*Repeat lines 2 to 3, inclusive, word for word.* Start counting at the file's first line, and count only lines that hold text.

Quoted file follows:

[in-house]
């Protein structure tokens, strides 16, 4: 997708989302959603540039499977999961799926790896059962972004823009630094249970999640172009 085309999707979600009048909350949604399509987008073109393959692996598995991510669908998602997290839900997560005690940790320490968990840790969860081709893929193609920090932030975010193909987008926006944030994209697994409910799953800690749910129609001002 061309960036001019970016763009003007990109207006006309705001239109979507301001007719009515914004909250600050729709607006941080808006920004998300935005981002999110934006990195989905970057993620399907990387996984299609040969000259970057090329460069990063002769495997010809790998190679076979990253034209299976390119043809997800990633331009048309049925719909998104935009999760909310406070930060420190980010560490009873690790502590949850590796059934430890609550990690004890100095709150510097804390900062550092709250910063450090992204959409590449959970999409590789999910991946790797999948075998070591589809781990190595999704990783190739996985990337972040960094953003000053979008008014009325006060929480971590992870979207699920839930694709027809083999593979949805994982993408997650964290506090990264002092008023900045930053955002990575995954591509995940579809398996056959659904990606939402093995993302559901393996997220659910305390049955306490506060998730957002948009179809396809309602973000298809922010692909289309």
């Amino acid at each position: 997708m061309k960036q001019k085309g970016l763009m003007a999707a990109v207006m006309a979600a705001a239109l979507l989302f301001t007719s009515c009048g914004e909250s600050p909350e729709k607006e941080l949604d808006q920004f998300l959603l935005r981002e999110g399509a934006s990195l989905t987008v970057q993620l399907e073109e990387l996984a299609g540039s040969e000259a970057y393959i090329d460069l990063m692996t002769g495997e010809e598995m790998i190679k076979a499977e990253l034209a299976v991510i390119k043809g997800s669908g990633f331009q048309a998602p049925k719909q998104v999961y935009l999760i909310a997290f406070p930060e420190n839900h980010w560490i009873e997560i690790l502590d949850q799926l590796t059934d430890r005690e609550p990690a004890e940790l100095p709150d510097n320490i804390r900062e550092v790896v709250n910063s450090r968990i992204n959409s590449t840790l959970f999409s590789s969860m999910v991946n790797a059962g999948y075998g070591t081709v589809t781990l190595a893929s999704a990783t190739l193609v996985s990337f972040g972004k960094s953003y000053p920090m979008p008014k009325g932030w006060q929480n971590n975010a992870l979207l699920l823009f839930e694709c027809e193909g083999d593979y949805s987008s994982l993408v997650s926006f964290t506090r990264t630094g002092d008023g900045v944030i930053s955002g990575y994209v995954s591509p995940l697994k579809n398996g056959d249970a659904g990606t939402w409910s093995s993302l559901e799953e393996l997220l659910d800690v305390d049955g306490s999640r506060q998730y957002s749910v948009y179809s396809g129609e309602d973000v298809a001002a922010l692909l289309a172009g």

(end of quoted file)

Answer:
């Protein structure tokens, strides 16, 4: 997708989302959603540039499977999961799926790896059962972004823009630094249970999640172009 085309999707979600009048909350949604399509987008073109393959692996598995991510669908998602997290839900997560005690940790320490968990840790969860081709893929193609920090932030975010193909987008926006944030994209697994409910799953800690749910129609001002 061309960036001019970016763009003007990109207006006309705001239109979507301001007719009515914004909250600050729709607006941080808006920004998300935005981002999110934006990195989905970057993620399907990387996984299609040969000259970057090329460069990063002769495997010809790998190679076979990253034209299976390119043809997800990633331009048309049925719909998104935009999760909310406070930060420190980010560490009873690790502590949850590796059934430890609550990690004890100095709150510097804390900062550092709250910063450090992204959409590449959970999409590789999910991946790797999948075998070591589809781990190595999704990783190739996985990337972040960094953003000053979008008014009325006060929480971590992870979207699920839930694709027809083999593979949805994982993408997650964290506090990264002092008023900045930053955002990575995954591509995940579809398996056959659904990606939402093995993302559901393996997220659910305390049955306490506060998730957002948009179809396809309602973000298809922010692909289309």
């Amino acid at each position: 997708m061309k960036q001019k085309g970016l763009m003007a999707a990109v207006m006309a979600a705001a239109l979507l989302f301001t007719s009515c009048g914004e909250s600050p909350e729709k607006e941080l949604d808006q920004f998300l959603l935005r981002e999110g399509a934006s990195l989905t987008v970057q993620l399907e073109e990387l996984a299609g540039s040969e000259a970057y393959i090329d460069l990063m692996t002769g495997e010809e598995m790998i190679k076979a499977e990253l034209a299976v991510i390119k043809g997800s669908g990633f331009q048309a998602p049925k719909q998104v999961y935009l999760i909310a997290f406070p930060e420190n839900h980010w560490i009873e997560i690790l502590d949850q799926l590796t059934d430890r005690e609550p990690a004890e940790l100095p709150d510097n320490i804390r900062e550092v790896v709250n910063s450090r968990i992204n959409s590449t840790l959970f999409s590789s969860m999910v991946n790797a059962g999948y075998g070591t081709v589809t781990l190595a893929s999704a990783t190739l193609v996985s990337f972040g972004k960094s953003y000053p920090m979008p008014k009325g932030w006060q929480n971590n975010a992870l979207l699920l823009f839930e694709c027809e193909g083999d593979y949805s987008s994982l993408v997650s926006f964290t506090r990264t630094g002092d008023g900045v944030i930053s955002g990575y994209v995954s591509p995940l697994k579809n398996g056959d249970a659904g990606t939402w409910s093995s993302l559901e799953e393996l997220l659910d800690v305390d049955g306490s999640r506060q998730y957002s749910v948009y179809s396809g129609e309602d973000v298809a001002a922010l692909l289309a172009g």